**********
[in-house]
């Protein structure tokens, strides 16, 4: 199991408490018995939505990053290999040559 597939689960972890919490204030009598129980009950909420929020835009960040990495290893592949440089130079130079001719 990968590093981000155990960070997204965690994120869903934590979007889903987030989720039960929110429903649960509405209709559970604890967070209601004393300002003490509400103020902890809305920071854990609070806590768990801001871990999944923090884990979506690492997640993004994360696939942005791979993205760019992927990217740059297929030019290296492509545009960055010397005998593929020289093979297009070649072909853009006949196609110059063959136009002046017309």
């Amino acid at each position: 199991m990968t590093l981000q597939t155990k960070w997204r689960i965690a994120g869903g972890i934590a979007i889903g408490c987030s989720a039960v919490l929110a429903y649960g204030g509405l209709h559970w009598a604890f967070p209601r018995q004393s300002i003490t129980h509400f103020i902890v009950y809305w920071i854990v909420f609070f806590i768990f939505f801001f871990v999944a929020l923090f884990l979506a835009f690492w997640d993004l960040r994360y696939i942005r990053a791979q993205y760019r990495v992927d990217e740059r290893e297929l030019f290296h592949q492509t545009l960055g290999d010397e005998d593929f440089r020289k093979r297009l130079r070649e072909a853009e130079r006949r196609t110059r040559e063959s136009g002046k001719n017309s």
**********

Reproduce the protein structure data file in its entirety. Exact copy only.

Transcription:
[in-house]
């Protein structure tokens, strides 16, 4: 199991408490018995939505990053290999040559 597939689960972890919490204030009598129980009950909420929020835009960040990495290893592949440089130079130079001719 990968590093981000155990960070997204965690994120869903934590979007889903987030989720039960929110429903649960509405209709559970604890967070209601004393300002003490509400103020902890809305920071854990609070806590768990801001871990999944923090884990979506690492997640993004994360696939942005791979993205760019992927990217740059297929030019290296492509545009960055010397005998593929020289093979297009070649072909853009006949196609110059063959136009002046017309």
């Amino acid at each position: 199991m990968t590093l981000q597939t155990k960070w997204r689960i965690a994120g869903g972890i934590a979007i889903g408490c987030s989720a039960v919490l929110a429903y649960g204030g509405l209709h559970w009598a604890f967070p209601r018995q004393s300002i003490t129980h509400f103020i902890v009950y809305w920071i854990v909420f609070f806590i768990f939505f801001f871990v999944a929020l923090f884990l979506a835009f690492w997640d993004l960040r994360y696939i942005r990053a791979q993205y760019r990495v992927d990217e740059r290893e297929l030019f290296h592949q492509t545009l960055g290999d010397e005998d593929f440089r020289k093979r297009l130079r070649e072909a853009e130079r006949r196609t110059r040559e063959s136009g002046k001719n017309s």